Immunohistochemical detection of ING2 expression and localization in normal human tissues.

Tissue typeING2 expression
NucleusCytoplasm
Cerebrum++
Cerebellum++
Brain stem+
Thymus+
Skeletal muscle++
Aorta++
Tongue++++++
Thyroid+
Esophagus++++
Stomach+++++
Intestine++++
Liver++
Pancreas++++
Lung+
Trachea++
Skin+++++
Appendix+++
Muscle+
Striated muscle+
Smooth muscle++
Testis+
Bladder+
Prostate++
Cervix+++++
Endometrium+++++
Ovary+
Breast+++++

[i] Scoring system: (−), negative; (+), weakly positive, (++), moderately positive; (+++), strongly positive. ING2, inhibitor of growth protein 2.

In total, 617 out of 1,194 cancer tissues assessed in the present study were ING2-positive (51.7%), with a homogeneity in their expression pattern (Fig. 3; Table III). ING2 expression was detected in the cytoplasm of all cancer types, whereas it was present in the nuclei of certain cancer tissues, including lung, breast and endometrial cancers. Among them, ING2 was more frequently expressed in breast cancer (67.4%; 97/144) and gynecological cancers, including ovarian cancer (61.5%; 128/208) and endometrial cancer (57.3%; 55/96). Compared with their respective normal tissues, ING2 expression in breast cancer tissues was decreased, while it was upregulated in the nuclei as well as in the cytoplasm of cervical cancer tissues, whereas ING2 was increased in the nuclei and declined in the cytoplasm of endometrial cancer tissues (Fig. 4). By contrast ING2-positive cases were less frequent in renal clear cell carcinoma (17.7%; 11/62).

Table III

Immunohistochemical detection of ING2 expression in human cancer tissues.

Table III

Immunohistochemical detection of ING2 expression in human cancer tissues.

Cancer typenPositive cases (n)PR (%)ING2 expression
NucleusCytoplasm
Hepatocellular carcinoma622540.3+
Renal cell carcinoma621117.7+
Pancreatic cancer622032.3+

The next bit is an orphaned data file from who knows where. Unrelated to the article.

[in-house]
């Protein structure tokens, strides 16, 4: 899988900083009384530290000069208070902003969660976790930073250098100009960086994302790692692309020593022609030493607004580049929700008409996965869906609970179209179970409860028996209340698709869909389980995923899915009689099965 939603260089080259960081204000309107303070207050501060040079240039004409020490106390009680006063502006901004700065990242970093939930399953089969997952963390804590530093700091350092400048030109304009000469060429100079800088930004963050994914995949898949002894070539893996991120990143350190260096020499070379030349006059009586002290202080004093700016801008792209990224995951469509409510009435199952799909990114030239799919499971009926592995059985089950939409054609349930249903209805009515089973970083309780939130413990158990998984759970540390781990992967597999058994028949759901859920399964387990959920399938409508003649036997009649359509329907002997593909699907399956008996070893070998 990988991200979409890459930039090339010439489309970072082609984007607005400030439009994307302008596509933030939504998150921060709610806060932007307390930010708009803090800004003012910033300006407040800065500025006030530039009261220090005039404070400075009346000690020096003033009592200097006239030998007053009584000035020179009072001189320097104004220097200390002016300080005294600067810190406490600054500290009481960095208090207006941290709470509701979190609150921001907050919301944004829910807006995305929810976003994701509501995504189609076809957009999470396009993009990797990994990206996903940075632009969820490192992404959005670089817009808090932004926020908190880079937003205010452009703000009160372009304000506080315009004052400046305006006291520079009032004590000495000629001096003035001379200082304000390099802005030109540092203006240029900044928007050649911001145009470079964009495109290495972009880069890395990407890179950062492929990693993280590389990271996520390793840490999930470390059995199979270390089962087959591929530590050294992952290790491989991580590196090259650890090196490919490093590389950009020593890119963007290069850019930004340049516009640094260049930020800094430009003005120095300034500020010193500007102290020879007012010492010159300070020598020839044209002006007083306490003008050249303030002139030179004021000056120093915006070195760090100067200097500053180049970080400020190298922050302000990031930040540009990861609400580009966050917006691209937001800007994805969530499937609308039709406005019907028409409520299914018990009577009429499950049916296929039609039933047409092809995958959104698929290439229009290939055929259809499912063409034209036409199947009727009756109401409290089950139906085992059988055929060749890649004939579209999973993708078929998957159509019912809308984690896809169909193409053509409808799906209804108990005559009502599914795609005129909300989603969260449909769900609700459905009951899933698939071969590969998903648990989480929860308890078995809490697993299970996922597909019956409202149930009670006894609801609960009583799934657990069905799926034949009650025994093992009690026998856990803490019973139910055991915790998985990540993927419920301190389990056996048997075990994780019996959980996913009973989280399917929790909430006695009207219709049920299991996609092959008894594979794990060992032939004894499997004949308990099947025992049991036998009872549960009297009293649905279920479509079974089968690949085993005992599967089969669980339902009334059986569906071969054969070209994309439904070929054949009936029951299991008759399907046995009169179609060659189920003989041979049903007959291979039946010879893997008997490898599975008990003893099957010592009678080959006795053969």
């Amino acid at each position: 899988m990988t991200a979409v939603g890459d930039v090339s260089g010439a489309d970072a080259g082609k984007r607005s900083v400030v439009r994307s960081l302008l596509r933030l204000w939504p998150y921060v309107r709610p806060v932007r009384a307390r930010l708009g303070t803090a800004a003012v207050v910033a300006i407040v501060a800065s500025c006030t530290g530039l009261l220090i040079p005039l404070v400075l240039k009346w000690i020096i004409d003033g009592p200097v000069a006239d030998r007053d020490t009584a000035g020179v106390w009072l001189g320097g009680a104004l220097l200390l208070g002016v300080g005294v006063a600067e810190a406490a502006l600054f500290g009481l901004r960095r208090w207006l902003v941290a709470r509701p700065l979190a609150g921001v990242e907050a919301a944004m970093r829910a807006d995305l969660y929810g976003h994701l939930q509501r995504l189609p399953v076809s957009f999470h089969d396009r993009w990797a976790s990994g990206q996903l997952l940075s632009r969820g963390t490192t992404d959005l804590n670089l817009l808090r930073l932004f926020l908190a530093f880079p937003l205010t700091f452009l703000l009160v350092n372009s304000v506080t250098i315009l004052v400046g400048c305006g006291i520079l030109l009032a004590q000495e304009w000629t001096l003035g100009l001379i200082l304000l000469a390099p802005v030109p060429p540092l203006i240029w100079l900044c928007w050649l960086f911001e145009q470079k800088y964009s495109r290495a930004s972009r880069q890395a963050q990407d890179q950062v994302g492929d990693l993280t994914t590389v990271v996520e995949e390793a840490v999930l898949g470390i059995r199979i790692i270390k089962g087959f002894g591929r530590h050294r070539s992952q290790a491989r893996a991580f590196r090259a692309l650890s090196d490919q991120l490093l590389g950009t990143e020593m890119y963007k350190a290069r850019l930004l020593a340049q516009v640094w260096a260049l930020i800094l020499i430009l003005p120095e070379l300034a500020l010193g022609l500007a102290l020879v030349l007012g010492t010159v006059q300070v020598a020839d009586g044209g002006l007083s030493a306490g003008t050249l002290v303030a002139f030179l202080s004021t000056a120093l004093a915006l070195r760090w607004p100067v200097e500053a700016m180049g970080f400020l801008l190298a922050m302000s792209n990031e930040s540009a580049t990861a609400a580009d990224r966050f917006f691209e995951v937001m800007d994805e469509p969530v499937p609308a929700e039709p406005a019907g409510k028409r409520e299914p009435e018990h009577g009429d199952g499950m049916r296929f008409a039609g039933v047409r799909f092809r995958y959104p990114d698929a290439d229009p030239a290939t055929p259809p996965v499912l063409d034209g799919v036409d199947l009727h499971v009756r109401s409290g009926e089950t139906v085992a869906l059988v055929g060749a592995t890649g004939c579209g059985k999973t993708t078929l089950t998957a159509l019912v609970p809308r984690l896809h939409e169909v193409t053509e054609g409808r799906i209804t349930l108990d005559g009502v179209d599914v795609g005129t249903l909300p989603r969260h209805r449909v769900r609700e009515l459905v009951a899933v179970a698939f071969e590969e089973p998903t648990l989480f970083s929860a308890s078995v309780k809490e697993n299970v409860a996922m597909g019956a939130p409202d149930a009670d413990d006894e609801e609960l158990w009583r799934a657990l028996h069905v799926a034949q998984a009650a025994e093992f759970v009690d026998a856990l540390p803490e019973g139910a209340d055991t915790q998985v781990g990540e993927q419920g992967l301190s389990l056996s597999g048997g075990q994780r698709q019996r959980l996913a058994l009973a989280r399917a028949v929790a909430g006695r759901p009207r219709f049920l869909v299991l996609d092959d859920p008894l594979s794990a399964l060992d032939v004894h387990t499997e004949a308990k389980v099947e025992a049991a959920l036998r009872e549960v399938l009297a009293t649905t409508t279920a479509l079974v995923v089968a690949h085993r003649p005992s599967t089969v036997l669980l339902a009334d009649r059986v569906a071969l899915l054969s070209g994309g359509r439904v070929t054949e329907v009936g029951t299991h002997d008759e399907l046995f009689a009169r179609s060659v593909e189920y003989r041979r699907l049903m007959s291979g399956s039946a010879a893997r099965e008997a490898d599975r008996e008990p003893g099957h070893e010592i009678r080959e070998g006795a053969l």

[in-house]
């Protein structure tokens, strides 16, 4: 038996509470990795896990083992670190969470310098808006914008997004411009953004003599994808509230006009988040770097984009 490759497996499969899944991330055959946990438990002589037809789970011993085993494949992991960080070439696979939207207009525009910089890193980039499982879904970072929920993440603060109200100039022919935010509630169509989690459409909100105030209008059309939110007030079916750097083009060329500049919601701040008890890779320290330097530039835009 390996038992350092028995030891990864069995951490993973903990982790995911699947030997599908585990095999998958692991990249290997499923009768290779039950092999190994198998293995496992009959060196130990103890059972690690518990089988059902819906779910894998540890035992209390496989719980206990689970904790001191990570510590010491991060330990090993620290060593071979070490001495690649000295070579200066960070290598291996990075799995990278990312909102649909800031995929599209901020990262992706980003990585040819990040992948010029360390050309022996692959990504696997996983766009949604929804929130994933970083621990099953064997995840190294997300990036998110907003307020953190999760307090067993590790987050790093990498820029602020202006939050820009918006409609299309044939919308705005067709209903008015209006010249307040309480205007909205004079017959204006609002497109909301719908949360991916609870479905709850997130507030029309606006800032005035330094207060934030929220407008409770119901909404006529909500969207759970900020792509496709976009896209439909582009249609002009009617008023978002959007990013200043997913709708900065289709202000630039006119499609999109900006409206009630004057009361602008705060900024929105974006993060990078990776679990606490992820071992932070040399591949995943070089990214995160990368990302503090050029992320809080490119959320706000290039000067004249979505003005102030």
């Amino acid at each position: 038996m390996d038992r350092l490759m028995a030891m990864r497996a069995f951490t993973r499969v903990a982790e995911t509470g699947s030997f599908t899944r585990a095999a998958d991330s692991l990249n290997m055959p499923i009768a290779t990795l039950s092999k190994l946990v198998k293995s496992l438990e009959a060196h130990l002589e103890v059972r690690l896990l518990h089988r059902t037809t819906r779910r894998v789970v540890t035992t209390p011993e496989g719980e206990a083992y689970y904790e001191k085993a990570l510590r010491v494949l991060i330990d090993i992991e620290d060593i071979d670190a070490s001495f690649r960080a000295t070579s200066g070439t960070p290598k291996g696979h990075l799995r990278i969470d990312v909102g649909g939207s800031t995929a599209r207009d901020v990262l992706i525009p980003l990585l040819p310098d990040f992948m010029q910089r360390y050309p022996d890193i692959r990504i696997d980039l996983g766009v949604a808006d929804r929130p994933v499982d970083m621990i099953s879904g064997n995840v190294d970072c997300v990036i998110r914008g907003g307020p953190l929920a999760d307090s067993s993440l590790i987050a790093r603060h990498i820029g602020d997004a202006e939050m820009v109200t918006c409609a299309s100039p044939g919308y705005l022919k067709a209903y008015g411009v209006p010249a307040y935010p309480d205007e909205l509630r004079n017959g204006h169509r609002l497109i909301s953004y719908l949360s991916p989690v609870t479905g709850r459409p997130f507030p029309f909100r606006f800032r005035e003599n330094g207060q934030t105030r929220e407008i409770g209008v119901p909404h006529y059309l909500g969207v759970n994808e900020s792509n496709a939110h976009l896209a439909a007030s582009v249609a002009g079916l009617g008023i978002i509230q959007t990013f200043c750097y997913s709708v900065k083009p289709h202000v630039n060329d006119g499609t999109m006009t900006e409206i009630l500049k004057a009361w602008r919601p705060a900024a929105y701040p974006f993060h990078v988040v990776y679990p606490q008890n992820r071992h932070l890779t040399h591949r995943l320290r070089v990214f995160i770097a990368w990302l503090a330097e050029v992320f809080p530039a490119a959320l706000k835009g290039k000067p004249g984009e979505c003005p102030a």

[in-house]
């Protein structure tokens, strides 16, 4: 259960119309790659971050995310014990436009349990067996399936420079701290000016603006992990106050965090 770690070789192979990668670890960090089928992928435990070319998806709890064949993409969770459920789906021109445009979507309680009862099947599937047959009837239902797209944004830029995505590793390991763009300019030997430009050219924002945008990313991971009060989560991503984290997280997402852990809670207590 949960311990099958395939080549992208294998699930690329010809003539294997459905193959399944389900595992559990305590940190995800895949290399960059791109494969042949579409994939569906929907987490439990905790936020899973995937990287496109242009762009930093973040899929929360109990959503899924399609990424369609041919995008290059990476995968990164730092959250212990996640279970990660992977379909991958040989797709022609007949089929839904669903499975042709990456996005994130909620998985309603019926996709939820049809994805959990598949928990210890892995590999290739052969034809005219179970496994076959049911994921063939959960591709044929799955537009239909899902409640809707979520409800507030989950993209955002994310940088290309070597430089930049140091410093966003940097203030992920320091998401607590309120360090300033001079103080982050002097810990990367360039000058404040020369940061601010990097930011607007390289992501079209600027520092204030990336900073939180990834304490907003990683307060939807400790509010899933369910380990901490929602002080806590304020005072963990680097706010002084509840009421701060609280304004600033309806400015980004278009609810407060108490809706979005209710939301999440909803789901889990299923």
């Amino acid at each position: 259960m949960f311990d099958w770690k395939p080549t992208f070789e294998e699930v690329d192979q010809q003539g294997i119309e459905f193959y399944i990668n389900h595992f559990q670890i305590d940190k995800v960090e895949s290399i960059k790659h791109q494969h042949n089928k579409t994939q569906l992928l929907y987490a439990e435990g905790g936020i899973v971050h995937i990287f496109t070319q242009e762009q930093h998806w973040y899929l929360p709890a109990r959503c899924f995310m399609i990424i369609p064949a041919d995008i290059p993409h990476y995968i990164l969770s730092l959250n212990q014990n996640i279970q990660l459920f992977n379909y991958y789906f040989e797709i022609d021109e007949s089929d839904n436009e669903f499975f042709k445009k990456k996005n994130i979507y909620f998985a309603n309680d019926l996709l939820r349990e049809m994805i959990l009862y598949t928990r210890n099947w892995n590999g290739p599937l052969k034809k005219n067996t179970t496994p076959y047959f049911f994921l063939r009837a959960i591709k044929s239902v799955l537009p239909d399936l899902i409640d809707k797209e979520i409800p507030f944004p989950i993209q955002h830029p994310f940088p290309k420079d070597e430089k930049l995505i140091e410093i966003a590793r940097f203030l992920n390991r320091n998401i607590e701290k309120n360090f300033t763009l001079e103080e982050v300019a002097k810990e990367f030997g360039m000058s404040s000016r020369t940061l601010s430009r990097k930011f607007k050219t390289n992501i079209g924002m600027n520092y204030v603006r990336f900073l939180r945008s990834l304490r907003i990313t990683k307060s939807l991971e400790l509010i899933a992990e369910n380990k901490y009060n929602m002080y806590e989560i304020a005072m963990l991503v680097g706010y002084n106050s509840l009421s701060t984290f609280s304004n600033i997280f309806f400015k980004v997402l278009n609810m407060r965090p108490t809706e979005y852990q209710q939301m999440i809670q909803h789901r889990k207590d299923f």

Esophageal carcinoma451942.2++
Cervical carcinoma311548.4++
Breast cancer1449767.4++
Gastric carcinoma1968543.4++
Colorectal carcinoma965658.3++
Ovarian cancer20812861.5++
Endometrial carcinoma965557.3++
Lung carcinoma19210655.2++

[i] Scoring system: (−), negative, 0–10%; (+), positive, 11–100%. ING2, inhibitor of growth protein 2; PR, positive rate.

Discussion

ING2 has been identified and characterized as a Type-II tumor suppressor gene as its involvement in cancer appears to be linked to its level of expression rather than its mutational status (1,18). ING2 protein contains NLS and PHD finger motifs in its C-terminus (1). In the present study, the expression levels and cellular localization of ING2 protein were determined in a tissue array comprising normal mouse and human tissues, as well as human cancer tissues. Positive expression of ING2 was observed in the cytoplasm of normal mouse and human tissues as well as human cancer tissues; however, ING2 was present in the cytoplasm as well as in the nuclei in certain tissue types. It has been reported that LOH of the ING2 chromosomal region or the ING2 gene may result in the downregulation of its expression (1417). Cenzig et al (22) found that the mutation or deletion of ING5 NLS is responsible for the nucleocytoplasmic translocation. Zhang et al (17) demonstrated that immunostaining for ING2 was mostly located to the cytoplasm, while weak nuclear staining was also observed in HCC tissues and normal hepatocytes, in line with a study by Gozani et al (5), who reported that phosphatidylinositol 5-phosphate 4-kinase type II β expression decreased endogenous nuclear ING2 in HT1080 fibrosarcoma cells. It has been reported that ING1 phosphorylation by 14-3-3 family members (23) or Src (24) caused its cytoplasmic re-localization leading to apoptotic induction. Future studies should investigate the purpose of ING2 restoration in the cytoplasm as well as its function.